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"You are what you eat," or so goes the old saying -- a saying that doesn't apply only to humans. Your beloved pet requires a precise balance of nutrients, administered on the right schedule, to ensure optimal physical function and a healthy weight. But between the smorgasbord of pet food products available and your pet's begging for table scraps, it can be hard to provide proper nutrition. That's why we're proud to offer nutrition counseling here at Fort Garry Veterinary Hospital. Your pet may even benefit from vitamins and other nutritional supplements.
Different pets have different nutritional needs. A puppy or kitten, for instance, may require a few meals a day during their early growth and development period, while adult animals usually need just a couple of daily meals. Larger or more active pets obviously need more fuel than smaller or more sedentary ones. The relationship between food intake and activity can sneak up on you as your pet gets older and slower, at which point he may need a reduction in calories or risk obesity. Obesity, which is frighteningly prevalent among pets, can lead to joint damage, heart disease, kidney or thyroid problems, diabetes, high blood pressure and even cancer.
The question of what to feed your pet is as important as the question of how much. A cat, for instance, must have meat so his diet can include the necessary Vitamin A and taurine, substances that a dog's body can manufacture from either plant or animal sources. This is why you shouldn't serve dog food and cat food interchangeably. Pets can also get fat and sick off of human foods, especially animal-toxic foods such as chocolate, grapes, onions, garlic, and alcohol.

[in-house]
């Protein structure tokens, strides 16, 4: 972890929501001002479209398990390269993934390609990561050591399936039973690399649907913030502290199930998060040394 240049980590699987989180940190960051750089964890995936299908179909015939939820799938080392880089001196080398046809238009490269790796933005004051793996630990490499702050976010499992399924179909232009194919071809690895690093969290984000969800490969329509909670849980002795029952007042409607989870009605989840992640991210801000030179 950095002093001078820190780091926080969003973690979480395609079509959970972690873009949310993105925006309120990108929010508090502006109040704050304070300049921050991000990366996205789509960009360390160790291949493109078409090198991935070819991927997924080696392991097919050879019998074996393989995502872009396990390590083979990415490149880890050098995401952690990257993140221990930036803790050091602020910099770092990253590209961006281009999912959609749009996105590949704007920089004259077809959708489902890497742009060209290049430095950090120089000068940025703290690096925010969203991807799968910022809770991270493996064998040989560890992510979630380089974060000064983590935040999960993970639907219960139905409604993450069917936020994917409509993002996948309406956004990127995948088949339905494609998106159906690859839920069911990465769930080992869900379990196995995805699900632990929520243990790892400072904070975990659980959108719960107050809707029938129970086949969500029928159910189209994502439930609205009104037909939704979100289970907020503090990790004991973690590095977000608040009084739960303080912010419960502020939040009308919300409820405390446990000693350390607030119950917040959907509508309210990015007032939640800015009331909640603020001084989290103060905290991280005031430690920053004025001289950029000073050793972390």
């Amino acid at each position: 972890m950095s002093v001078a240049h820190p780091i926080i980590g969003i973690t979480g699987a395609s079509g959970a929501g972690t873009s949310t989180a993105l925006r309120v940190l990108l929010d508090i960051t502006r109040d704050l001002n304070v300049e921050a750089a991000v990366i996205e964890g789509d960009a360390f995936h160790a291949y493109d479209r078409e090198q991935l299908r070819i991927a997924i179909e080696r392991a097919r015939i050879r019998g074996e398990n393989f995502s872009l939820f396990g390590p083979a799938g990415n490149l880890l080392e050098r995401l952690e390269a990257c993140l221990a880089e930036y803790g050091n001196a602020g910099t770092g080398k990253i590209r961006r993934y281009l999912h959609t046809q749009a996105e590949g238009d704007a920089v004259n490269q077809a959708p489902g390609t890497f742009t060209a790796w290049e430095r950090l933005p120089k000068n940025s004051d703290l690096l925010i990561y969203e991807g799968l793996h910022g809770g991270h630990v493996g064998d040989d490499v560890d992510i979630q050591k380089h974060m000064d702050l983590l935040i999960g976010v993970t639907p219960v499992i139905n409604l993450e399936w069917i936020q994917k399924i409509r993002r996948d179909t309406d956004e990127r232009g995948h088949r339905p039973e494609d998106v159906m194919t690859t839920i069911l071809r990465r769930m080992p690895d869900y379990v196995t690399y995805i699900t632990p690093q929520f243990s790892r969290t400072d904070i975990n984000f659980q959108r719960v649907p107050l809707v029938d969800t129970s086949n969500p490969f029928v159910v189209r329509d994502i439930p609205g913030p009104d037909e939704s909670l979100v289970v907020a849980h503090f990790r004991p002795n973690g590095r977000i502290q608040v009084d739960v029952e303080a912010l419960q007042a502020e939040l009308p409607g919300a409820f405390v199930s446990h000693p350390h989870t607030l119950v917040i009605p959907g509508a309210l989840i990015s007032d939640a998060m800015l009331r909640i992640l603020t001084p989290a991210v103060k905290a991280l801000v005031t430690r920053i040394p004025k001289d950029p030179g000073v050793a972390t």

Our veterinarians in Winnipeg can help you employ smart nutritional choices as a critical aspect of pet wellness. Weighing your pet and discussing his diet/activity during a pet wellness exam can help us determine whether dietary and nutritional adjustments are in order. We can also prescribe specialized yet nutritious meals to help your pet cope with food allergies (which are typically triggered by some of the most common pet food ingredients), anti-inflammatory foods to treat disorders such as osteoarthritis, and diets designed to address systemic internal diseases such as diabetes or kidney failure. As your pet ages, we can recommend additional nutritional strategies alongside a gentle exercise program to keep the excess pounds off.
If you think your pet is looking a bit chubby or you're just not sure how to provide him with the ideal nutritional mix for his needs, you've got a friend here at Fort Garry Veterinary Hospital. Call our vet hospital today at 204-452-9010 to arrange for pet nutrition counseling from our veterinarians in Winnipeg!